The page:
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Fri Mar 17, 2017, 10:42 AM

Is Atheism a Belief?

http://www.alternet.org/story/148555/is_atheism_a_belief

...The word "belief" has multiple meanings. It can mean a basic tenet -- in other words, a doctrine or dogma -- especially in a religious context. But it can also simply mean an opinion or conviction: something thought to be true or not true. It can mean "trust or confidence" -- such as, "I believe in my marriage." And, of course, it can mean "deeply held core value, something that's considered to be fundamentally good" -- such as, "I believe in democracy."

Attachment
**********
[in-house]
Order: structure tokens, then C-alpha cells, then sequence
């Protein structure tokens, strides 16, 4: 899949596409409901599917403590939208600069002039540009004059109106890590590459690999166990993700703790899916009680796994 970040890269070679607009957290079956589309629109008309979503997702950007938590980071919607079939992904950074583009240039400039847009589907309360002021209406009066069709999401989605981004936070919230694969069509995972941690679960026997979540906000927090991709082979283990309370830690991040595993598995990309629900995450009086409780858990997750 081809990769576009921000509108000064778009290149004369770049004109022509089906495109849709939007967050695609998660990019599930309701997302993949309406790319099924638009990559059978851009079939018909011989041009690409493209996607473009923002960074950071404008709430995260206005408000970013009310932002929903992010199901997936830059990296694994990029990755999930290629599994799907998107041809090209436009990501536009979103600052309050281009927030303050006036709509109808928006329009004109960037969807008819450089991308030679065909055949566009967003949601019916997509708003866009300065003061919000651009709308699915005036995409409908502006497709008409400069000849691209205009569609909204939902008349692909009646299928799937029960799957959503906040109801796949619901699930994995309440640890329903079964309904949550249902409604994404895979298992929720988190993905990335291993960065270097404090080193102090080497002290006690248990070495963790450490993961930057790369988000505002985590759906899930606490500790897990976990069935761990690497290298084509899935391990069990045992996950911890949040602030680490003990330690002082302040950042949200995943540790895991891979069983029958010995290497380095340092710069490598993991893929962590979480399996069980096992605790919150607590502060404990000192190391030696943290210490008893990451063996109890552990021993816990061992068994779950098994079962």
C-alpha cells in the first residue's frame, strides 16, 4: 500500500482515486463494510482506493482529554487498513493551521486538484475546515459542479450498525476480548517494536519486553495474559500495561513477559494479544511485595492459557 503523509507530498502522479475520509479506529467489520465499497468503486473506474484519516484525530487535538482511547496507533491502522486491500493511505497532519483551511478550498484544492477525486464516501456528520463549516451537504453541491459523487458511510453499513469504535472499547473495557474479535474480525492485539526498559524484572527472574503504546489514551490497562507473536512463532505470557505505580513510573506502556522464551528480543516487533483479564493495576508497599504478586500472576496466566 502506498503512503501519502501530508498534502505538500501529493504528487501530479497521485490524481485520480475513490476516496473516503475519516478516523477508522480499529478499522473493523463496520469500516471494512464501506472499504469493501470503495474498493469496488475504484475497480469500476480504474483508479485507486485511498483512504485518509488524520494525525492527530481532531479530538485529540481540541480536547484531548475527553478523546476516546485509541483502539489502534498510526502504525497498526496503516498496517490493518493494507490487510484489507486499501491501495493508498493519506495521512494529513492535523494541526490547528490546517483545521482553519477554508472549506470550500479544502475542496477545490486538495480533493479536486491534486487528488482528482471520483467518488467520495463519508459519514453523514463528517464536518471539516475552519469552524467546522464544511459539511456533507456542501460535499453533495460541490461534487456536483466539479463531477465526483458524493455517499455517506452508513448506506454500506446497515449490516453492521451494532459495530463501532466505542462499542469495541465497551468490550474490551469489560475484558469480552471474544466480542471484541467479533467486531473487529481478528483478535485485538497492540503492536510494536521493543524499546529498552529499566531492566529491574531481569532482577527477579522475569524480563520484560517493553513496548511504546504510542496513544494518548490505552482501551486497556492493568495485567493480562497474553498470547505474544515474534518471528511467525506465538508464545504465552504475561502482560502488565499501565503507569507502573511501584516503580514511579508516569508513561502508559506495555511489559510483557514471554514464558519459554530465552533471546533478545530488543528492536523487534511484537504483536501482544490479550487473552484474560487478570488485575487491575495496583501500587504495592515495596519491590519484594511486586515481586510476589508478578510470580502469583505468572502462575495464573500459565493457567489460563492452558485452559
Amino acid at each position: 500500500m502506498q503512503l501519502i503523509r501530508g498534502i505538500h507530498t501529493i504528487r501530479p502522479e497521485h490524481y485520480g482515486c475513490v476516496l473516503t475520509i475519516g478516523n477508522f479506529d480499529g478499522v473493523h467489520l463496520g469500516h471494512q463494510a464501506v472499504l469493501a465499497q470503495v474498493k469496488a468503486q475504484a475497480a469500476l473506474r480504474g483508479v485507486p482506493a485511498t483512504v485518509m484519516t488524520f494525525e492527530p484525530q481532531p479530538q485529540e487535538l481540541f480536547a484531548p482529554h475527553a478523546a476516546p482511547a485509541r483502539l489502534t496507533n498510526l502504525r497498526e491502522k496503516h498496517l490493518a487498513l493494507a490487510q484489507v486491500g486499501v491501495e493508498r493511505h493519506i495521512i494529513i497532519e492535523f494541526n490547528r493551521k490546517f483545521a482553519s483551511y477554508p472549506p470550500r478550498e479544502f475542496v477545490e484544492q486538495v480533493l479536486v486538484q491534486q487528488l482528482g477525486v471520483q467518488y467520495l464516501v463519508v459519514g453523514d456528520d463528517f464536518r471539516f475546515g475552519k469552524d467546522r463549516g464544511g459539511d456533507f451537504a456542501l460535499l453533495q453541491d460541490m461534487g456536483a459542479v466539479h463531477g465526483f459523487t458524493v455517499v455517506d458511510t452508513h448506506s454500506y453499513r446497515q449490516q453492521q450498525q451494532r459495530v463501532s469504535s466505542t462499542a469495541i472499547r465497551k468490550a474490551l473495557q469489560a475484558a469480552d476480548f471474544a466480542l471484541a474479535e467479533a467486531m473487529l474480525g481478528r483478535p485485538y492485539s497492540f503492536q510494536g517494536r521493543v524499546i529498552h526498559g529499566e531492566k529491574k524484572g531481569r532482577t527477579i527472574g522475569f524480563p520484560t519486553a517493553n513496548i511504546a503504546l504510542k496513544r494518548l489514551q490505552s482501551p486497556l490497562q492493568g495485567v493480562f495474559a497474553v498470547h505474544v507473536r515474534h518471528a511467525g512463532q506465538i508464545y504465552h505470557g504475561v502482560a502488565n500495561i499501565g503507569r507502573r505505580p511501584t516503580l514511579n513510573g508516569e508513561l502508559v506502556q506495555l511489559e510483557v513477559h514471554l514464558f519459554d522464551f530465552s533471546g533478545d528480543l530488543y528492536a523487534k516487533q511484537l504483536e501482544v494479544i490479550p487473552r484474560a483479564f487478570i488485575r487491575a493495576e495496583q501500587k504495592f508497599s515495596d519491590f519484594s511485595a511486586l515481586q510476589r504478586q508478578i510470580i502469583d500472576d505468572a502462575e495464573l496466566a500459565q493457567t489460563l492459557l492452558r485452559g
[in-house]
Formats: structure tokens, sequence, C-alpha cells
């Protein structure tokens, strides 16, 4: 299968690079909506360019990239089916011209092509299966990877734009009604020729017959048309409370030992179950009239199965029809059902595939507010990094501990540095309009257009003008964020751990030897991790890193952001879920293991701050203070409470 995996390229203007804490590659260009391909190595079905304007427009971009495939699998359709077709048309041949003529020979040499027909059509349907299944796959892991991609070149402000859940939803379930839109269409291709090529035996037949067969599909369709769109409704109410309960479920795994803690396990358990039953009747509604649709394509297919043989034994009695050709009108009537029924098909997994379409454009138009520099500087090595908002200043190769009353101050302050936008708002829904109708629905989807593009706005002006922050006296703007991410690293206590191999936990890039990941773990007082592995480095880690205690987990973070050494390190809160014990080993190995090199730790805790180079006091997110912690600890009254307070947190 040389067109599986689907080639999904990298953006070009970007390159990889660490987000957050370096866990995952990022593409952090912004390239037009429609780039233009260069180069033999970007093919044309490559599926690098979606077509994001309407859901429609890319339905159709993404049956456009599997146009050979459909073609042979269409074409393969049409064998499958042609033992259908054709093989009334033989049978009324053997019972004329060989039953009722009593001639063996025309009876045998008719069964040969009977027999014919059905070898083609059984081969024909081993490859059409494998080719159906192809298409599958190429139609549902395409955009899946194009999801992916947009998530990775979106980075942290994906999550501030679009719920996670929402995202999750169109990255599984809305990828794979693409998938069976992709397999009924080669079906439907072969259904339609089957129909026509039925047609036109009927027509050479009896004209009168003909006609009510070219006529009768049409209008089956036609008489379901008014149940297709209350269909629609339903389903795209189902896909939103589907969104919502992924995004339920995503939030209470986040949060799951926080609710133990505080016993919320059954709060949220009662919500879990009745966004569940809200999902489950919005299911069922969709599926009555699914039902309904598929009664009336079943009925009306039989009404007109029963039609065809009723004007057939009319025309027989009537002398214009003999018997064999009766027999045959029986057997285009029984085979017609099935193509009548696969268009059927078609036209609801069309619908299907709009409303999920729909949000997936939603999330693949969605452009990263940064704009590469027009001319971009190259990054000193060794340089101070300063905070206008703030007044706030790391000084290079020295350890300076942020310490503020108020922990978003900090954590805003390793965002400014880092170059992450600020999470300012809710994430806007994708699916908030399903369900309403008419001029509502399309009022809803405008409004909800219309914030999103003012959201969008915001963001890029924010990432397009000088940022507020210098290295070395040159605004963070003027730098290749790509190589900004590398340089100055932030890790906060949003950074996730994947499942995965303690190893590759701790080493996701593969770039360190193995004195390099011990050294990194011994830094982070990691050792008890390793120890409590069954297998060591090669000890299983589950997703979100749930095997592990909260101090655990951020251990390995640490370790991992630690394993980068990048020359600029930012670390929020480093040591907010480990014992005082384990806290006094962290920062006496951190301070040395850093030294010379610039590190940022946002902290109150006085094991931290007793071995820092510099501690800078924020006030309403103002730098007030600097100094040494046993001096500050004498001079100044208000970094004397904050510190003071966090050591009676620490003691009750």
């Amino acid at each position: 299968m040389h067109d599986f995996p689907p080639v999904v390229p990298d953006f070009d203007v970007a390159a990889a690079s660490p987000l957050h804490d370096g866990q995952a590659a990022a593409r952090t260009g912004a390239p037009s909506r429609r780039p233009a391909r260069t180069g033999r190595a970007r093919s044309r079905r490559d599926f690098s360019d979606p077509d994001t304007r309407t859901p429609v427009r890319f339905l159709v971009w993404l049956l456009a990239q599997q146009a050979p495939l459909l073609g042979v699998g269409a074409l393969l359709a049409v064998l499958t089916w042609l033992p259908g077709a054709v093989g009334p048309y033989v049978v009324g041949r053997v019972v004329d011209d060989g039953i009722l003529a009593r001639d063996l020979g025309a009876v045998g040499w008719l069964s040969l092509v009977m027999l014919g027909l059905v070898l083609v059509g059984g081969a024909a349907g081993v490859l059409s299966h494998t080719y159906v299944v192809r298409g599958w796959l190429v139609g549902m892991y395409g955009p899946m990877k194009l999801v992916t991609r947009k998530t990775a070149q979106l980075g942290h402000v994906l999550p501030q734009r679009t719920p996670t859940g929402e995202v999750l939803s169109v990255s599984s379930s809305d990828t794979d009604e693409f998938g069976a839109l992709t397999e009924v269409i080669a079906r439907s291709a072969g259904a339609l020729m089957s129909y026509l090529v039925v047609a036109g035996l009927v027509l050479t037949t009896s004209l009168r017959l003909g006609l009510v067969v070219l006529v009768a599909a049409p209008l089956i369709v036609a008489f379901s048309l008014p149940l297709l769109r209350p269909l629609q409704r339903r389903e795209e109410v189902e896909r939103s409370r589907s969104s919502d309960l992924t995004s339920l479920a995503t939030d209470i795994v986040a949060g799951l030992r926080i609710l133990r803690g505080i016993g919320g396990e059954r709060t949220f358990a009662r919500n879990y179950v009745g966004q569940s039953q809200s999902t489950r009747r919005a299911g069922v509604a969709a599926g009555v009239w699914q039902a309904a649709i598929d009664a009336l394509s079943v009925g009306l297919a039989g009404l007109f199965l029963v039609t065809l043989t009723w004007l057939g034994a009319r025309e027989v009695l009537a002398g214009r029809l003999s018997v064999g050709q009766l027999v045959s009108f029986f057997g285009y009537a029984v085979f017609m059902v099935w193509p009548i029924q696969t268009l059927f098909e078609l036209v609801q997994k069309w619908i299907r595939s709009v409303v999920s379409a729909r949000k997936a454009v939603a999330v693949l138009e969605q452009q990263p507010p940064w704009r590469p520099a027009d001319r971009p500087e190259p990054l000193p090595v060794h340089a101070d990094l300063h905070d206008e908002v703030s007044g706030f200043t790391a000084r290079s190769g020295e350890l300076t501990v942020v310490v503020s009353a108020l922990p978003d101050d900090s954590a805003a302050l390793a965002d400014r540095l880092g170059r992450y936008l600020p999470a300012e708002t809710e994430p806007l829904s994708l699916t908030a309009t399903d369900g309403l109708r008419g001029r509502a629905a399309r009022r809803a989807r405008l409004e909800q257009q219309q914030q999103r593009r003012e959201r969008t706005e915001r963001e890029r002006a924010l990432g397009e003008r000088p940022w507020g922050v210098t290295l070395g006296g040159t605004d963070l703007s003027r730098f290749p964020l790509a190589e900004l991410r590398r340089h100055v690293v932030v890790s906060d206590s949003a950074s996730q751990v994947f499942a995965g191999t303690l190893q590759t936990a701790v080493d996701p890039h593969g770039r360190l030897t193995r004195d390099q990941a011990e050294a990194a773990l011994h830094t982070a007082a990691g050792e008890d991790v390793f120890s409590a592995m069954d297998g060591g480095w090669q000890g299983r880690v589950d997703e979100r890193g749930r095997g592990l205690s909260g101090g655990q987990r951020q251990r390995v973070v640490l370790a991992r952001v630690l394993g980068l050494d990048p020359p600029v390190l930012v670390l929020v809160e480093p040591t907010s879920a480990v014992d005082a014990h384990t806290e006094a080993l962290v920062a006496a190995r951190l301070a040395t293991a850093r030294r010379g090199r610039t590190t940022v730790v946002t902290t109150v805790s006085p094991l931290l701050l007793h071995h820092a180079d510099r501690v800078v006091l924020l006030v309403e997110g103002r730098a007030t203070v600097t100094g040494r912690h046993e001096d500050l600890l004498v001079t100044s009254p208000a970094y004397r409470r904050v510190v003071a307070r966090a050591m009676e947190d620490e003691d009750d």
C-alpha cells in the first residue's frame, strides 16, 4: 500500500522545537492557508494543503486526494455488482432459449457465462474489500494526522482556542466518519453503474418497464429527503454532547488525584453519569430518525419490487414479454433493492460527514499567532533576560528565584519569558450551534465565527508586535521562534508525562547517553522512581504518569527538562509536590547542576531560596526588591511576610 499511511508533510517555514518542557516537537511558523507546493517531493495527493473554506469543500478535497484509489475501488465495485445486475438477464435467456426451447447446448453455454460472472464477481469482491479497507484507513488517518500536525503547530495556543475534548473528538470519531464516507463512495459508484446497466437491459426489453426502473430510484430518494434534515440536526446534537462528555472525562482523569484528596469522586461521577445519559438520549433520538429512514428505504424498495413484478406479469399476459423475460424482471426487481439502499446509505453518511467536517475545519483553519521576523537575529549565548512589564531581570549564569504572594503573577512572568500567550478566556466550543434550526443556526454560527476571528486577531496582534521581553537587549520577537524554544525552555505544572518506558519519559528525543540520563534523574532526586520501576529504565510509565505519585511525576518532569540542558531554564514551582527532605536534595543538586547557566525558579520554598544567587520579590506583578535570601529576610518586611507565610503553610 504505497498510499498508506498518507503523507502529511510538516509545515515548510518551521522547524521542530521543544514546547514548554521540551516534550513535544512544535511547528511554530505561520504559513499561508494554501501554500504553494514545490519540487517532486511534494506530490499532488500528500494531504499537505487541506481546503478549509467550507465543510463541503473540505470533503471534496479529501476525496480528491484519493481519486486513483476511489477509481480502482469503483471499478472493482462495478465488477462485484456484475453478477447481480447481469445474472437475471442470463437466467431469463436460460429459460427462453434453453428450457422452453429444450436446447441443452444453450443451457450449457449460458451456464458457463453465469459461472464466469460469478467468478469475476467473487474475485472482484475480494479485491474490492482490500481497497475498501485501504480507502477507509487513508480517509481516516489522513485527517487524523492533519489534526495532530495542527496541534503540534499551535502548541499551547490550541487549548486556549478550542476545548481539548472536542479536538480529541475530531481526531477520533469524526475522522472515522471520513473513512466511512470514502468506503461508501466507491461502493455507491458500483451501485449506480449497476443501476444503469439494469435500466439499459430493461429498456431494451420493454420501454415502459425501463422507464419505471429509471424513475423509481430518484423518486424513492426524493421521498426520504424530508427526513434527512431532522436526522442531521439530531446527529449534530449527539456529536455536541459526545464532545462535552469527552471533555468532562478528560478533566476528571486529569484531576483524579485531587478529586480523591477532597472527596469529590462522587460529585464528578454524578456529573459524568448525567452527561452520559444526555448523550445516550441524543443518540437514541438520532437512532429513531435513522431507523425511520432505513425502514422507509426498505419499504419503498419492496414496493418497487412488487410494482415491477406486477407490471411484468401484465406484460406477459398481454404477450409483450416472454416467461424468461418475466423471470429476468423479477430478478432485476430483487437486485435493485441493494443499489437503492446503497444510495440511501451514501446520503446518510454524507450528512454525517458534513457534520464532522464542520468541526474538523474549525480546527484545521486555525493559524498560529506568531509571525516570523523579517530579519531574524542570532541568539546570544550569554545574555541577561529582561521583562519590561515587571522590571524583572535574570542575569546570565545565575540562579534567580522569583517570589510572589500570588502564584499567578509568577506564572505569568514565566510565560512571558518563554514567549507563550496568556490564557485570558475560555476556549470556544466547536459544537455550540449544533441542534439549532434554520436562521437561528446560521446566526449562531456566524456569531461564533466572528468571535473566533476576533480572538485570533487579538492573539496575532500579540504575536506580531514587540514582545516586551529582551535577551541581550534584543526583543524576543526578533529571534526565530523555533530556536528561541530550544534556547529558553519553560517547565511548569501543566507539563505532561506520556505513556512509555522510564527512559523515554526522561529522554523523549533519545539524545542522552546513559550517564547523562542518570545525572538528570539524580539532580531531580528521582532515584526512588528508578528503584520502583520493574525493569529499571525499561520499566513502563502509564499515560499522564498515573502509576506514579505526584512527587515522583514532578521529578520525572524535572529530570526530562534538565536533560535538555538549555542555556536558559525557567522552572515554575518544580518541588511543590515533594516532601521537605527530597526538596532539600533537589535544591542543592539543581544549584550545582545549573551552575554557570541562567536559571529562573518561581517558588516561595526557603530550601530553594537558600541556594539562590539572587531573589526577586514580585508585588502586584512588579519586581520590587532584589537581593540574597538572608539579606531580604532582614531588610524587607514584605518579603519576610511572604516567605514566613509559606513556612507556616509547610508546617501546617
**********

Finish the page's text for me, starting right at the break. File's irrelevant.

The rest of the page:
That's true for a lot of words, of course. Plenty of words have multiple meanings; some even have meanings that are almost the opposite of each other. But because this particular word is so central to religion and the debates about it, it come with an inordinate amount of problematic baggage.

When they're debating atheists or defending their religion, religious people often blur the lines between some or all of these different meanings, slipping back and forth between them. In trying to defend the validity of their own beliefs -- or to slur atheists with the appalling (if somewhat baffling) taint of having faith -- religious people often conflate these different meanings of the word "belief."